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Meet the Spring 2019 Chapman Impact Scholars
Semester at Sea is always seeking to strengthen the lasting impact of in-country programming by partnering with organizations that help support their communities and change the lives of Semester at Sea’s students.
The Chapman Impact Project is the latest example of voyagers working to support long-term in-country partners who have welcomed and enlightened Semester at Sea students for years. At its core, the project is about positively impacting port countries via long-term, mutually-beneficial partnerships and the creation of field programs that provide unique and meaningful opportunities for voyagers to deeply engage with the host community.
Thanks to the generous donation of a Semester at Sea alumnus and former Lifelong Learner, this project provides scholarship opportunities and two free impact-focused field programs to 16 students on the current voyage. Students were selected for this merit-based scholarship and start their inaugural field program in India in just a few days!
One Spring 2019 Impact Scholar and gap-year student, Vicki Apostolou of Greece, noted that the scholarship program allows her to “exercise my Semester at Sea values to the greatest extent possible. Having participated in community work in the past, I am very excited to get familiar with different approaches to it on this voyage and what the involvement of outsiders like us can have without being ignorant or invasive. Working on our active listening skills, using our cultural relativist lenses, and being continuously willing to share our stories and even get uncomfortable are all going to be valuable experiences during our trips.”
A group of 16 student scholars and three faculty and staff members will be traveling to NGO partners in India and South Africa, which were selected from a pool of over 50 projects. The intent of these partnerships is to broadly support the mission and long-term success of the loacl organizations through grant funding and student service.
“I applied for the Impact cohort because the ideals of the project really resonated with me. Throughout my life, I have been passionate about environmentalism and service, and I think that it will be very interesting to gain a more global perspective on both of these issues. I think it’s important to learn how we can be responsible travelers and to understand different social issues that are happening in the countries that we visit,” said Impact Scholar and gap-year student Bethan Evans of the United Kingdom.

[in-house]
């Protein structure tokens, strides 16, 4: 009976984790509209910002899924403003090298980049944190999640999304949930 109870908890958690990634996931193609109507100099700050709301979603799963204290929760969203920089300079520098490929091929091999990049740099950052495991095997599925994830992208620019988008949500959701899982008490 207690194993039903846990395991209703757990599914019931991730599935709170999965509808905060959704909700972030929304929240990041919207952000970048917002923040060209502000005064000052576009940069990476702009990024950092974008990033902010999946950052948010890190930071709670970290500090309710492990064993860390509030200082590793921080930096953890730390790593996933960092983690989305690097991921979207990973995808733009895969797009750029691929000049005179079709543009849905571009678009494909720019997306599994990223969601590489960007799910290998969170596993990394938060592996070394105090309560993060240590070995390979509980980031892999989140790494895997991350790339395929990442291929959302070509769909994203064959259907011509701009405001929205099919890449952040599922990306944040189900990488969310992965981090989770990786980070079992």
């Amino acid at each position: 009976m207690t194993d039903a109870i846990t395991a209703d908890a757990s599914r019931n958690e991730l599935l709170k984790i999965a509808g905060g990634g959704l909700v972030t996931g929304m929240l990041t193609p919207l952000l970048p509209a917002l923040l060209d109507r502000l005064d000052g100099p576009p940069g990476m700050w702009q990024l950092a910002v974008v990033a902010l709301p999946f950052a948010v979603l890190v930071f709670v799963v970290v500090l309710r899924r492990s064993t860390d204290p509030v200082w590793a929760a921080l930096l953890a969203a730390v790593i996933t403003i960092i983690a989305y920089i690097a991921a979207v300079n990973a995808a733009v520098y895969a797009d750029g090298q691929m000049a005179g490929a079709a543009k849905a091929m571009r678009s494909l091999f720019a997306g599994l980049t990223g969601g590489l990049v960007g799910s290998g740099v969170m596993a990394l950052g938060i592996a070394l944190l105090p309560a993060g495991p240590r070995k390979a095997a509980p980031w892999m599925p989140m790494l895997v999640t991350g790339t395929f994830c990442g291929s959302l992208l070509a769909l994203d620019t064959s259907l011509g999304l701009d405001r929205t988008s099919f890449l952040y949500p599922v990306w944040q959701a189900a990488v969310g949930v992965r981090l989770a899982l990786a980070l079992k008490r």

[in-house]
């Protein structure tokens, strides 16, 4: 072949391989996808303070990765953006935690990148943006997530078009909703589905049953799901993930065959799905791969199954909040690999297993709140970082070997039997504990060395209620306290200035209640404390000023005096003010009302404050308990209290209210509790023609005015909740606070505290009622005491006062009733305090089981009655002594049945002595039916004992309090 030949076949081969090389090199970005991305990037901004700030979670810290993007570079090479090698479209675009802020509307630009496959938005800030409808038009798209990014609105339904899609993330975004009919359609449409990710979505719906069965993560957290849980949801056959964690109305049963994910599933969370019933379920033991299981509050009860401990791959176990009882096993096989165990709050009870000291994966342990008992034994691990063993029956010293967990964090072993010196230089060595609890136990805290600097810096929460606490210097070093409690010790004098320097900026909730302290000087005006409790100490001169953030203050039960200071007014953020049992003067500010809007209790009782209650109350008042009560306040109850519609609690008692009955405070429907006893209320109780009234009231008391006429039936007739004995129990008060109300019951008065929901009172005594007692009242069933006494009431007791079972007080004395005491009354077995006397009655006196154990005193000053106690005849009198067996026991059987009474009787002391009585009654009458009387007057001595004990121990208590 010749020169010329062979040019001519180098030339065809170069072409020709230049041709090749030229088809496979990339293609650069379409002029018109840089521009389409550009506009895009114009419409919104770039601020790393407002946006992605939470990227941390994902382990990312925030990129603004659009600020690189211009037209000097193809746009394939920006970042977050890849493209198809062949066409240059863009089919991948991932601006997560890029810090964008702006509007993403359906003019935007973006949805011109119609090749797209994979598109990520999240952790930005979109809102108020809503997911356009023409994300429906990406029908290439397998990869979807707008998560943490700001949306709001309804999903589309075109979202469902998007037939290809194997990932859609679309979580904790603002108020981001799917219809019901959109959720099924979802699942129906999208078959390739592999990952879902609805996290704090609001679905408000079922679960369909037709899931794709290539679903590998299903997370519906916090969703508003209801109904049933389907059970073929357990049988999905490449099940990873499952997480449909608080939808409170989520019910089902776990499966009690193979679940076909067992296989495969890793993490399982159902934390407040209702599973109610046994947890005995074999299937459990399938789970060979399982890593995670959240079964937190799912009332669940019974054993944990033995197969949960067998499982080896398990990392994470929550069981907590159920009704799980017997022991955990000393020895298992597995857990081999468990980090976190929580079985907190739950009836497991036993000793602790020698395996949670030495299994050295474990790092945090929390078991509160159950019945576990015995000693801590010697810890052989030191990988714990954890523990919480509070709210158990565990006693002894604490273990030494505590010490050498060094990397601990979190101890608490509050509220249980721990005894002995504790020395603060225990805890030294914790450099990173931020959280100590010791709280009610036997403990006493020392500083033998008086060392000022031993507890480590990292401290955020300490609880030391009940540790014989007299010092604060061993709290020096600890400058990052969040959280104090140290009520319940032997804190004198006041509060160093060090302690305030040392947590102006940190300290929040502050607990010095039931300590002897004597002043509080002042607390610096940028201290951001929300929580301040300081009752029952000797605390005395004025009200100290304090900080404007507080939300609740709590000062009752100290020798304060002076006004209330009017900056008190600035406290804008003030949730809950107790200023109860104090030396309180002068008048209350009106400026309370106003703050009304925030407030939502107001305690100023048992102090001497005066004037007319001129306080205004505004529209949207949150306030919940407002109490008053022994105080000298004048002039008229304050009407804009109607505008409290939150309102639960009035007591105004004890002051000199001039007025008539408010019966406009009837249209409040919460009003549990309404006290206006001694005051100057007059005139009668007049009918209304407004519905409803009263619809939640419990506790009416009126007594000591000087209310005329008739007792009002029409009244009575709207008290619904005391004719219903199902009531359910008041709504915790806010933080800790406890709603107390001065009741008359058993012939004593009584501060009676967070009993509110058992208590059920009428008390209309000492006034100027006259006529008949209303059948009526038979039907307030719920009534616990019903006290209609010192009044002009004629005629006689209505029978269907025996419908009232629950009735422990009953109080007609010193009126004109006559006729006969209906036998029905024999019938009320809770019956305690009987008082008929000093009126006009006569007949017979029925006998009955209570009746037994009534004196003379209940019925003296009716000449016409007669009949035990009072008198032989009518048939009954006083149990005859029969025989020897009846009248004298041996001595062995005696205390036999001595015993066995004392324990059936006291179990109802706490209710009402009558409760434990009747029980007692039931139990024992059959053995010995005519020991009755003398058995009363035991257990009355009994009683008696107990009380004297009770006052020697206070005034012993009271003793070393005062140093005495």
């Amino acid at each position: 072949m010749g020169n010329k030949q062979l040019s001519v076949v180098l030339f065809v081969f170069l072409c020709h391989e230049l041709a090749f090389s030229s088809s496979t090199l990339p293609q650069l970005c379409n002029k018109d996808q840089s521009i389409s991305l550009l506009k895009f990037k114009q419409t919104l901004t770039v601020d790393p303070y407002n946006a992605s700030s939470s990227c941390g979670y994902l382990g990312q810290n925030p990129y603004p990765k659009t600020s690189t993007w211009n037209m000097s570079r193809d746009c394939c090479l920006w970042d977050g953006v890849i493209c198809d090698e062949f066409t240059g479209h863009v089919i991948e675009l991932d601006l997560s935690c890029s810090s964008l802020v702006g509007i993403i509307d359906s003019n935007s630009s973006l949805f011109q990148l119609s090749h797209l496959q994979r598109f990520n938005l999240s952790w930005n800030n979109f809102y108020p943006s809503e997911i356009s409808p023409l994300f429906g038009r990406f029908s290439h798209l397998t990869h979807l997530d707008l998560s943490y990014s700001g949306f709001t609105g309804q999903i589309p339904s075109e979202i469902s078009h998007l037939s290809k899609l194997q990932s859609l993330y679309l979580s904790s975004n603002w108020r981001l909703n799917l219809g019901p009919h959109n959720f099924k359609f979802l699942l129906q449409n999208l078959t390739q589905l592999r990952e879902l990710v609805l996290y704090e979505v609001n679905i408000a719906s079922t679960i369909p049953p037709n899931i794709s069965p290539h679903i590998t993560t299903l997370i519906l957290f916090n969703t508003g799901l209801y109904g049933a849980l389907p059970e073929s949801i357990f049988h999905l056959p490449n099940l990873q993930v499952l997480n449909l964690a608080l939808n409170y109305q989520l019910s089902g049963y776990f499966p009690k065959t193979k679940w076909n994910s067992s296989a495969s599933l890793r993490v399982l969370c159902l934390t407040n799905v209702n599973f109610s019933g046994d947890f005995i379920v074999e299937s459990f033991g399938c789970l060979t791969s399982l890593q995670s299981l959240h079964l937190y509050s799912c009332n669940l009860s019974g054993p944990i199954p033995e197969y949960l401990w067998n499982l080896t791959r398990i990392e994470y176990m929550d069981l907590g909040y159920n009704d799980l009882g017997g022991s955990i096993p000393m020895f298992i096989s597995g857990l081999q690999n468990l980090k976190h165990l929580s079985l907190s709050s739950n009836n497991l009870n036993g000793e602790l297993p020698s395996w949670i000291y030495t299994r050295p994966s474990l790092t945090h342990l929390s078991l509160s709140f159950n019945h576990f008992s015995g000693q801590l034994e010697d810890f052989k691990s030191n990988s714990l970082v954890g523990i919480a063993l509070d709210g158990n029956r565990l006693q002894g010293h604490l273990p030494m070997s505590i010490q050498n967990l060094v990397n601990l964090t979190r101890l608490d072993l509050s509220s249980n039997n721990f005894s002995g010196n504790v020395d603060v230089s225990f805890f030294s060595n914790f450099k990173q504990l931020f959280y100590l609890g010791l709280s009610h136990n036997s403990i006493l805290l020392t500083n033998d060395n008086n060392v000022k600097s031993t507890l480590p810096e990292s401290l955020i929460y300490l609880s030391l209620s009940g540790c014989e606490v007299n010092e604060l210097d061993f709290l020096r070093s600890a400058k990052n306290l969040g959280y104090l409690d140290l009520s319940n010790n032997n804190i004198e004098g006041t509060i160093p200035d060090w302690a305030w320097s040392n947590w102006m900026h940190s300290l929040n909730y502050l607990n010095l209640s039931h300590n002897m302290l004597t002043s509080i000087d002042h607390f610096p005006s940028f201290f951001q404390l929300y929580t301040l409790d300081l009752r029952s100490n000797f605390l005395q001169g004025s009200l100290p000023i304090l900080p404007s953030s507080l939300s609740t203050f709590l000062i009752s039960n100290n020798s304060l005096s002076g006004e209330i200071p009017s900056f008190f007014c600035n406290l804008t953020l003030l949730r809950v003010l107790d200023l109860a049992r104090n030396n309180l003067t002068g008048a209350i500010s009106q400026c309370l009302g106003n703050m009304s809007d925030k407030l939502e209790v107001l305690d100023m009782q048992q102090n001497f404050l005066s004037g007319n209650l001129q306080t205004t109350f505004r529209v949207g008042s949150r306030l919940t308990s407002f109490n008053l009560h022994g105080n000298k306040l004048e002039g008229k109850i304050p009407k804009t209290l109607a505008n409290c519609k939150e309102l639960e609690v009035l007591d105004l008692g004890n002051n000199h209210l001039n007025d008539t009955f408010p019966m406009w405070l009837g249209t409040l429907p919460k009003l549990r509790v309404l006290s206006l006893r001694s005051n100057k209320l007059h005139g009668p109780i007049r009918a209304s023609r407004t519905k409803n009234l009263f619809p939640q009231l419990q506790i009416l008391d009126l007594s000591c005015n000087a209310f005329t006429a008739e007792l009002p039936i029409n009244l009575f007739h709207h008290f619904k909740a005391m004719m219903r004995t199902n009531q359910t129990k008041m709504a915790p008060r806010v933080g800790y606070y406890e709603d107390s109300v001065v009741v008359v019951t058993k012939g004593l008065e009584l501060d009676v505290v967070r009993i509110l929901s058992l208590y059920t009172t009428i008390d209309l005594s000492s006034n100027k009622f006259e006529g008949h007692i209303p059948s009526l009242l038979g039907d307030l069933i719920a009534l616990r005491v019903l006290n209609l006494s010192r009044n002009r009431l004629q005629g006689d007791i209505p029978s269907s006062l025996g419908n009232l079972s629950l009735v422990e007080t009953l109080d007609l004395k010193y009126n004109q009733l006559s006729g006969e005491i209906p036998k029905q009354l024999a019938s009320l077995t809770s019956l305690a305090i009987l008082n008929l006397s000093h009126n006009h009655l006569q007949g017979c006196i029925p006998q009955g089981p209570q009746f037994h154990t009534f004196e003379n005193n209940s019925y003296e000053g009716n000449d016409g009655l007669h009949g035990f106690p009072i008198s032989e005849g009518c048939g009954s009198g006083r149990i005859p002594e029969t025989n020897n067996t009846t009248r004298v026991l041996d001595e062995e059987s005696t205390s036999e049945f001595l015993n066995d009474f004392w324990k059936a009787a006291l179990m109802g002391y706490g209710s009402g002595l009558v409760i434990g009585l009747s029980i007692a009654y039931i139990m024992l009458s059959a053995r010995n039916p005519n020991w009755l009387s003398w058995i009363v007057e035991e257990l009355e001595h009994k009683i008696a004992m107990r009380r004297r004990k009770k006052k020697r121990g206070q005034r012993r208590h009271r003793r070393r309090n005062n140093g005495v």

Impact Scholar Riley Killian of Christopher Newport University said, “I applied and joined the Impact cohort because service has always been a large part of my college experience and I wanted to continue that while I was abroad. I also really wanted to see a different part of the countries we were going to visit. It is amazing to be able to travel to all of these countries but I also wanted to have a deeper understanding of some of the countries that I would visit.”
Kranti was selected as the NGO partner in India. Its program empowers girls from Mumbai’s red-light district to become agents of social change. It currently work with 25 girls ages 13 to 23 who are daughters of sex workers, survivors of sex trafficking, or born and raised in the red light district. Kranti provides housing, mental health services, education, and job training to the girls of their center.
Diana Musco of SUNY College – Geneseo, another Impact Scholar, is looking forward to the transformations she expects to undergo in India. “After the program in India, I hope to gain more knowledge and become educated about the experiences that the women and girls have had during their lifetime with the challenges they have faced. I would love to think of new ways to fundraise for the organization and for victims of sex trafficking in the future, as well as continuing to listen to their stories and providing support.”
In South Africa, the selected NGO partner is Grootbos Foundation, a nonprofit arm of the Grootbos Private Nature Reserve. This organization works to conserve the critically endangered fynbos ecosystem, while also focusing on training and skills development for the surrounding communities. It is dedicated to empowering others through ecotourism, enterprise development, and education.
Collins Kalyebi of Wartburg College hopes to bring home the impact he experiences to his home community in Uganda.
“I am also a social entrepreneur who hopes to learn from the organizations that we will be visiting. I have been involved with a couple of community initiatives, some similar to the organizations we will be working with both in India and South Africa and am hoping to learn from them. You never know if I can use some of their ideas to help with similar challenges within my community.”
To follow along with the Impact Scholars during their time in India and South Africa, follow Semester at Sea on Instagram.